Eleven-year-old Gabe from Florida visited Fermilab's booth. His family took the train 16 hours to attend the fair because he saw Fermilab was going to be there. Fascinated by particles since he was eight, he wore his Higgs shirt to the event. The Fermilab Education Office gave him a Fermilab t-shirt and invited him to help out in the booth. He was thrilled to represent Fermilab. Photo: Marge Bardeen, WDRS
Fermilab scientist Herman White, left, talks about neutrinos with visitors, who seem to be enjoying the demonstration. Photo: Marge Bardeen, WDRS
In the News

New super-heavy element 117 confirmed

From Discovery News, May 2, 2014

Atoms of a new super-heavy element — the as-yet-unnamed element 117 — have reportedly been created by scientists in Germany, moving it closer to being officially recognized as part of the standard periodic table.

Read more


Fermilab Arts Series presents Circo Comedia on May 10 in Ramsey Auditorium

This circus duo will entertain with magic, comedy and acrobatic feats on Saturday in Ramsey Auditorium. Image courtesy of Circo Comedia

Unpredictable thrills, side-splitting comedy and daredevil stunts are the signature style of Circo Comedia, starring the duo Jean Saucier and Patrick Côté from Montreal. On Saturday, May 10, they will perform their distinctive style of humor, acrobatic tricks and magic. The 60-minute show takes place in Ramsey Auditorium.

Following in the tradition of the Quebec circus, Jean Saucier, master equilibrist, juggler, trick cyclist, acrobat and magician, performs his feats from dizzying heights while Patrick Côté, burlesque clown, expert roller skater and drummer, innocently tries his best to be the (imperfect) assistant. Entertaining for the whole family, their performance will be filled with unforgettable moments.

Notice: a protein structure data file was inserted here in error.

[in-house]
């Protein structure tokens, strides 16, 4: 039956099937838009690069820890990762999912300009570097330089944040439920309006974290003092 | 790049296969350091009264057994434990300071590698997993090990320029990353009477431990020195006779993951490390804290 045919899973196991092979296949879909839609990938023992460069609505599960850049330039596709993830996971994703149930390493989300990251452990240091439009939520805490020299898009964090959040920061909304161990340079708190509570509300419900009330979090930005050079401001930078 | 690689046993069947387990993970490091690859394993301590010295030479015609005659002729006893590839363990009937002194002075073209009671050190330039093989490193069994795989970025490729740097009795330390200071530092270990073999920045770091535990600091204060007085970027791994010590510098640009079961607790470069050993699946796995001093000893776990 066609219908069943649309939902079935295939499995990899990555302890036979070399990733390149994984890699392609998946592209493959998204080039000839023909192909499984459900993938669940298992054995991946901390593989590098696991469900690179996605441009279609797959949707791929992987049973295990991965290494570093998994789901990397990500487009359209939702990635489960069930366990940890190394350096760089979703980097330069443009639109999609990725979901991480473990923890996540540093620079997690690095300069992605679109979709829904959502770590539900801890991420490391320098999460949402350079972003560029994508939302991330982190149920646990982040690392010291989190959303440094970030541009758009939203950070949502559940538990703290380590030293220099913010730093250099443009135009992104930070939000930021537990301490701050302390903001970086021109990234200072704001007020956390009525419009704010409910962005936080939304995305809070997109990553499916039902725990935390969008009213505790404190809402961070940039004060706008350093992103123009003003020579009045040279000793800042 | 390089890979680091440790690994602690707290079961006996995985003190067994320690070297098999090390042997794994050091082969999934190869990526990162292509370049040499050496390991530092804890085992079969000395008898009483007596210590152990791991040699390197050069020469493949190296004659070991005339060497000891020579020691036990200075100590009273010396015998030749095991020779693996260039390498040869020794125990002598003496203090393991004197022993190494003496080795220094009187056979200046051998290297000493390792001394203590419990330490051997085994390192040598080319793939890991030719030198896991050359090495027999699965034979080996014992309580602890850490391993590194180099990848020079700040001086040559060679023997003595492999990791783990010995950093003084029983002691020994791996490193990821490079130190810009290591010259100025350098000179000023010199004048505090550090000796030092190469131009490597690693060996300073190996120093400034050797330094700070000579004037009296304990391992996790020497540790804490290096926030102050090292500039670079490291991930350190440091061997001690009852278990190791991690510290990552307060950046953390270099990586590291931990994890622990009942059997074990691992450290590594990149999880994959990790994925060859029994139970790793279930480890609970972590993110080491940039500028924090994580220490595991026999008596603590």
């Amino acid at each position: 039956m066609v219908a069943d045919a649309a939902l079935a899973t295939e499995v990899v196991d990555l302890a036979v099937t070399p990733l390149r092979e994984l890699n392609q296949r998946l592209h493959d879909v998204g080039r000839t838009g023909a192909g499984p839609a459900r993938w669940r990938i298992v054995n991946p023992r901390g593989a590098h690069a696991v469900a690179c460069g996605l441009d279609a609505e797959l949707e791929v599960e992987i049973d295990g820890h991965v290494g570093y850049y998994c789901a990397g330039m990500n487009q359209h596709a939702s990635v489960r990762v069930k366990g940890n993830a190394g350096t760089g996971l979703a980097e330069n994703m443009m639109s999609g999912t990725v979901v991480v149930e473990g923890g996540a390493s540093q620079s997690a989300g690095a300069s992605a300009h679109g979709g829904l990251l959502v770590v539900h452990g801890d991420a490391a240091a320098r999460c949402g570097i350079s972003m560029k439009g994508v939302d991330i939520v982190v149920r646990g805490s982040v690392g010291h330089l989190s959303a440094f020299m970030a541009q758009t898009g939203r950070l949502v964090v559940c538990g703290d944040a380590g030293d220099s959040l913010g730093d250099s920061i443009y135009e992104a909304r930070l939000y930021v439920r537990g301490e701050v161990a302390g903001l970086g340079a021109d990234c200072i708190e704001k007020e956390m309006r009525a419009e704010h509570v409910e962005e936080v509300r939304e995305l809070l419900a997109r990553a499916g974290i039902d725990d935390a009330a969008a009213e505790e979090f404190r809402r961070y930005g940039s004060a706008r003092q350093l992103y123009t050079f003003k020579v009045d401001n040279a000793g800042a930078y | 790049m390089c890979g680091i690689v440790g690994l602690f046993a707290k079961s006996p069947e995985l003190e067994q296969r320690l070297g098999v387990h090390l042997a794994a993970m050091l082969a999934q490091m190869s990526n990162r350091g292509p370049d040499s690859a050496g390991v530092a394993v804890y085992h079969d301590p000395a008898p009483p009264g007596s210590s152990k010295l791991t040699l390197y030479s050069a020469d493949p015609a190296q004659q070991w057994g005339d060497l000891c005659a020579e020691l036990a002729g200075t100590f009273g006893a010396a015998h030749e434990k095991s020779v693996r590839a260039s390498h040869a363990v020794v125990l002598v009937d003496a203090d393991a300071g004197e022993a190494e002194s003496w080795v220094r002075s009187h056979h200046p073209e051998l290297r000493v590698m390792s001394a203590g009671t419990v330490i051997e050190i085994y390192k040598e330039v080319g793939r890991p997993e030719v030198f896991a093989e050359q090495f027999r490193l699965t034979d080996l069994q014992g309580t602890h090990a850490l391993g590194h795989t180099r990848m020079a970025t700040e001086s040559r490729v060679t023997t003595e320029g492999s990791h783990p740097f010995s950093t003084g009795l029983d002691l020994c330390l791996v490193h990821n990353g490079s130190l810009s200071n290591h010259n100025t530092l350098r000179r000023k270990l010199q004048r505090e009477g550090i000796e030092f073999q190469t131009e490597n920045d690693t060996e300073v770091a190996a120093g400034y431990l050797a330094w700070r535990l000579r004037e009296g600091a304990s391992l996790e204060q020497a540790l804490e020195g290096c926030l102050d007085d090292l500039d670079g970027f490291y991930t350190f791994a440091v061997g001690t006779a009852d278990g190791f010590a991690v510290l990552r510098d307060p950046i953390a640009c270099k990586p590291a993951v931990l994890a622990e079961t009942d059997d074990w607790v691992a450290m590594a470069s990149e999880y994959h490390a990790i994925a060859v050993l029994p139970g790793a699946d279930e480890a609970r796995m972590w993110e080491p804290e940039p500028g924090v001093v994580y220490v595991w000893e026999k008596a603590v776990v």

The performance takes place at 7 p.m. Tickets are $22, $11 for ages 18 and under. Visit the Fermilab Arts Series online box office or call 630-840-2787 to reserve your seat.

Construction Update

NOvA far detector filled with scintillating liquid

The NOvA far detector's 28 blocks are now filled with liquid scintillator. Image: Fermilab

The NOvA far detector in Minnesota reached a milestone last month. As of April 25, all 28 blocks that make up the detector are filled with liquid scintillator. About 21 blocks are outfitted with electronics.

In the News

Good hearing for DOE Secretary Moniz before House Science Committee

From FYI: The AIP Bulletin of Science Policy News, May 5, 2014

Energy Secretary Ernest Moniz testified before the House Science, Space and Technology Committee about the Administration's FY 2015 request for his department. While there are differences in approaches and priorities between committee members and the Obama Administration the hearing went surprisingly well given the diversity of DOE's portfolio. Committee Chairman Lamar Smith (R-TX) concluded the hearing by expressing appreciation for the forthright answers Moniz give to the members' questions and an approach, Smith said, to decision-making that appeared to rely more on data than on the influence of politics.

Read more

In the News

Public relations: For your information

From Nature, April 30, 2014

Kurt Riesselmann remembers with delight the day that CERN researchers officially announced that they had finally detected what seemed to be the Higgs boson. He looked on as cheering scientists at Fermilab in Batavia, Illinois, watched a live stream of the announcement from CERN, the European particle-physics laboratory near Geneva, Switzerland. That moment, in the early morning of 4 July 2012, was especially meaningful for Riesselmann, who had earned his doctorate at the University of Wisconsin – Madison calculating theoretical Higgs interactions. But he wasn't just a highly interested spectator at the Fermilab viewing party. He had put the event together — and he had made sure to invite a New York Times photographer and a few key reporters. He wanted the US media to understand the significance of the particle, and he particularly wanted the world to know that Fermilab had played a large part in its discovery.

Read more


Today's New Announcements

Joint Speaker Series: Science and Serendipity - May 21

Be a winner! Take the Take Five Challenge spring 2014

Pre-retirement planning Lunch and Learn - May 7

Yoga registration due May 8

Central web service town hall meeting - May 8

Yoga Open House class - May 8

Take the train commuting survey by May 9

English country dancing with live music on May 18

Change in tax practice may affect some visitors

A Smart Cuisine purchase earns you 10 bonus points